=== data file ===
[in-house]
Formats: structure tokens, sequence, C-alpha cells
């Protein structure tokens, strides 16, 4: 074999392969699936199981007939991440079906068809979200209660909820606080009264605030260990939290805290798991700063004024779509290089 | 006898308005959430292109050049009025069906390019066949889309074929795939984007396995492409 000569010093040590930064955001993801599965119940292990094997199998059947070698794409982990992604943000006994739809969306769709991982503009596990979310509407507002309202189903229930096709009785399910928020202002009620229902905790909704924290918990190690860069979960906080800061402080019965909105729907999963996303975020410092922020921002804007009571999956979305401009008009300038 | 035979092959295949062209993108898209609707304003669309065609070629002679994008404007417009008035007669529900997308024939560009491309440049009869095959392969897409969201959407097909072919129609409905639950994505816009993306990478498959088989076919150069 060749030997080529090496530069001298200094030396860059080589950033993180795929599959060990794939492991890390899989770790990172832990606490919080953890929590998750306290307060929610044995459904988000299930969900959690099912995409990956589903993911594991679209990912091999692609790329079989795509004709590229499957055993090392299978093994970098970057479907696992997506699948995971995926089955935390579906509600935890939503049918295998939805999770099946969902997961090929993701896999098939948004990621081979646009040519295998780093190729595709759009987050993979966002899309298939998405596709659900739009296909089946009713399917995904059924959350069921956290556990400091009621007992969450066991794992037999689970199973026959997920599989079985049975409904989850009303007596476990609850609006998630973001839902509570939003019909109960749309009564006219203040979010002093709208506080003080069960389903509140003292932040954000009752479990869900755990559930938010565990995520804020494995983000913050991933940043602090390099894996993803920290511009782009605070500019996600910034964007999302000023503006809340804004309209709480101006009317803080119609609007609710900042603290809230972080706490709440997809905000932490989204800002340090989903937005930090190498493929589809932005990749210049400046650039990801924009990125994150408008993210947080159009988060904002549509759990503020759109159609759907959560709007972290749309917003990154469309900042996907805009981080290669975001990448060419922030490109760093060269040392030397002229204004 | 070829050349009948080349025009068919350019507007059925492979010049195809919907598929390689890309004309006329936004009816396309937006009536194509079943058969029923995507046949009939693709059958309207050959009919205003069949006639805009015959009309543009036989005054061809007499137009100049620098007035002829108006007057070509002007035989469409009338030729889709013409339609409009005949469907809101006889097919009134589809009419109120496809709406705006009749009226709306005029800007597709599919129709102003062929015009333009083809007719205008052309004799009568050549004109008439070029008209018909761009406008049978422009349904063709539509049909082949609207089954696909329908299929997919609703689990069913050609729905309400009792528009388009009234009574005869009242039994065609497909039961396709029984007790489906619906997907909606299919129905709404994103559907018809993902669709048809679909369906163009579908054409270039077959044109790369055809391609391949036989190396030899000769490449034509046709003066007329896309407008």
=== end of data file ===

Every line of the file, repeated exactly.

[in-house]
Formats: structure tokens, sequence, C-alpha cells
């Protein structure tokens, strides 16, 4: 074999392969699936199981007939991440079906068809979200209660909820606080009264605030260990939290805290798991700063004024779509290089 | 006898308005959430292109050049009025069906390019066949889309074929795939984007396995492409 000569010093040590930064955001993801599965119940292990094997199998059947070698794409982990992604943000006994739809969306769709991982503009596990979310509407507002309202189903229930096709009785399910928020202002009620229902905790909704924290918990190690860069979960906080800061402080019965909105729907999963996303975020410092922020921002804007009571999956979305401009008009300038 | 035979092959295949062209993108898209609707304003669309065609070629002679994008404007417009008035007669529900997308024939560009491309440049009869095959392969897409969201959407097909072919129609409905639950994505816009993306990478498959088989076919150069 060749030997080529090496530069001298200094030396860059080589950033993180795929599959060990794939492991890390899989770790990172832990606490919080953890929590998750306290307060929610044995459904988000299930969900959690099912995409990956589903993911594991679209990912091999692609790329079989795509004709590229499957055993090392299978093994970098970057479907696992997506699948995971995926089955935390579906509600935890939503049918295998939805999770099946969902997961090929993701896999098939948004990621081979646009040519295998780093190729595709759009987050993979966002899309298939998405596709659900739009296909089946009713399917995904059924959350069921956290556990400091009621007992969450066991794992037999689970199973026959997920599989079985049975409904989850009303007596476990609850609006998630973001839902509570939003019909109960749309009564006219203040979010002093709208506080003080069960389903509140003292932040954000009752479990869900755990559930938010565990995520804020494995983000913050991933940043602090390099894996993803920290511009782009605070500019996600910034964007999302000023503006809340804004309209709480101006009317803080119609609007609710900042603290809230972080706490709440997809905000932490989204800002340090989903937005930090190498493929589809932005990749210049400046650039990801924009990125994150408008993210947080159009988060904002549509759990503020759109159609759907959560709007972290749309917003990154469309900042996907805009981080290669975001990448060419922030490109760093060269040392030397002229204004 | 070829050349009948080349025009068919350019507007059925492979010049195809919907598929390689890309004309006329936004009816396309937006009536194509079943058969029923995507046949009939693709059958309207050959009919205003069949006639805009015959009309543009036989005054061809007499137009100049620098007035002829108006007057070509002007035989469409009338030729889709013409339609409009005949469907809101006889097919009134589809009419109120496809709406705006009749009226709306005029800007597709599919129709102003062929015009333009083809007719205008052309004799009568050549004109008439070029008209018909761009406008049978422009349904063709539509049909082949609207089954696909329908299929997919609703689990069913050609729905309400009792528009388009009234009574005869009242039994065609497909039961396709029984007790489906619906997907909606299919129905709404994103559907018809993902669709048809679909369906163009579908054409270039077959044109790369055809391609391949036989190396030899000769490449034509046709003066007329896309407008």